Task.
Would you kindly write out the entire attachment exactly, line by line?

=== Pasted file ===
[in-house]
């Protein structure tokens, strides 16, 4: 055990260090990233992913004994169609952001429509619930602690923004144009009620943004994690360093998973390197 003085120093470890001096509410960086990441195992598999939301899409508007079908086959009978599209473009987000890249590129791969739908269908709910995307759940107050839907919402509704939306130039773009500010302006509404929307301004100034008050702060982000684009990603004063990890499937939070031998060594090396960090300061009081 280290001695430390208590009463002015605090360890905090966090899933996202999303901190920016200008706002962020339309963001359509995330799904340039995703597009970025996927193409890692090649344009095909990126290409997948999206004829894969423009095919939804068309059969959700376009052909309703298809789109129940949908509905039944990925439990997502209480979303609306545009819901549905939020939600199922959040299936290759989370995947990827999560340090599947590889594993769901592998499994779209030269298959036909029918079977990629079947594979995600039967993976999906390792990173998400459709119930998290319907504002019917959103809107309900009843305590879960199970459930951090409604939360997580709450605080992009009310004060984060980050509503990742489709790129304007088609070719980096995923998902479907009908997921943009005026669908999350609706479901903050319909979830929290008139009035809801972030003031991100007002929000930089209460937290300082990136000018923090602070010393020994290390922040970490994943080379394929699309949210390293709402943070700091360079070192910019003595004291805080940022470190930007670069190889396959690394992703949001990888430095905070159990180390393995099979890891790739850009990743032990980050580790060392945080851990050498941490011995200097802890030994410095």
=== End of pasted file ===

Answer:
[in-house]
């Protein structure tokens, strides 16, 4: 055990260090990233992913004994169609952001429509619930602690923004144009009620943004994690360093998973390197 003085120093470890001096509410960086990441195992598999939301899409508007079908086959009978599209473009987000890249590129791969739908269908709910995307759940107050839907919402509704939306130039773009500010302006509404929307301004100034008050702060982000684009990603004063990890499937939070031998060594090396960090300061009081 280290001695430390208590009463002015605090360890905090966090899933996202999303901190920016200008706002962020339309963001359509995330799904340039995703597009970025996927193409890692090649344009095909990126290409997948999206004829894969423009095919939804068309059969959700376009052909309703298809789109129940949908509905039944990925439990997502209480979303609306545009819901549905939020939600199922959040299936290759989370995947990827999560340090599947590889594993769901592998499994779209030269298959036909029918079977990629079947594979995600039967993976999906390792990173998400459709119930998290319907504002019917959103809107309900009843305590879960199970459930951090409604939360997580709450605080992009009310004060984060980050509503990742489709790129304007088609070719980096995923998902479907009908997921943009005026669908999350609706479901903050319909979830929290008139009035809801972030003031991100007002929000930089209460937290300082990136000018923090602070010393020994290390922040970490994943080379394929699309949210390293709402943070700091360079070192910019003595004291805080940022470190930007670069190889396959690394992703949001990888430095905070159990180390393995099979890891790739850009990743032990980050580790060392945080851990050498941490011995200097802890030994410095």